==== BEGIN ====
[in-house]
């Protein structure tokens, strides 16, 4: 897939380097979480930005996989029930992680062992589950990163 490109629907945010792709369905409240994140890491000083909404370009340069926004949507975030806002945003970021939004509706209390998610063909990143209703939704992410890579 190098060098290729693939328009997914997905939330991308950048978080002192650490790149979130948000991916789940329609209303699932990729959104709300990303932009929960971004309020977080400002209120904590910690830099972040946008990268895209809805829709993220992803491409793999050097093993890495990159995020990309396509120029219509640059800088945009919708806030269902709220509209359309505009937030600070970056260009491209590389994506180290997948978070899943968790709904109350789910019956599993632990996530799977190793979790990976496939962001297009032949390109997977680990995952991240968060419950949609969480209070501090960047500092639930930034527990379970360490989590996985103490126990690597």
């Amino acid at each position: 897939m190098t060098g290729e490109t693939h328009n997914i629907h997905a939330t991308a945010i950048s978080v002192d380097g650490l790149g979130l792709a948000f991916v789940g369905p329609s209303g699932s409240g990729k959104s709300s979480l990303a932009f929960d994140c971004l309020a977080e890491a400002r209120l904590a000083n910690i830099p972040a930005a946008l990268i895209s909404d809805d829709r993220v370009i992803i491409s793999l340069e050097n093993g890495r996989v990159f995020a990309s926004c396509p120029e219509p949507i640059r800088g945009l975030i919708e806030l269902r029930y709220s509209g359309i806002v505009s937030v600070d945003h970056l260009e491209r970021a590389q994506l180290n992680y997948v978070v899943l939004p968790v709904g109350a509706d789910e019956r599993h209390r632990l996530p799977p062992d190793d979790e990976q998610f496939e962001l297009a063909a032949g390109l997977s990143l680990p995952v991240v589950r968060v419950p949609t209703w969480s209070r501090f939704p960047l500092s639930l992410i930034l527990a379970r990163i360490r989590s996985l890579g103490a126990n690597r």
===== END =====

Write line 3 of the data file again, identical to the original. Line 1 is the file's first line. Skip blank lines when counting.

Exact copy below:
């Amino acid at each position: 897939m190098t060098g290729e490109t693939h328009n997914i629907h997905a939330t991308a945010i950048s978080v002192d380097g650490l790149g979130l792709a948000f991916v789940g369905p329609s209303g699932s409240g990729k959104s709300s979480l990303a932009f929960d994140c971004l309020a977080e890491a400002r209120l904590a000083n910690i830099p972040a930005a946008l990268i895209s909404d809805d829709r993220v370009i992803i491409s793999l340069e050097n093993g890495r996989v990159f995020a990309s926004c396509p120029e219509p949507i640059r800088g945009l975030i919708e806030l269902r029930y709220s509209g359309i806002v505009s937030v600070d945003h970056l260009e491209r970021a590389q994506l180290n992680y997948v978070v899943l939004p968790v709904g109350a509706d789910e019956r599993h209390r632990l996530p799977p062992d190793d979790e990976q998610f496939e962001l297009a063909a032949g390109l997977s990143l680990p995952v991240v589950r968060v419950p949609t209703w969480s209070r501090f939704p960047l500092s639930l992410i930034l527990a379970r990163i360490r989590s996985l890579g103490a126990n690597r």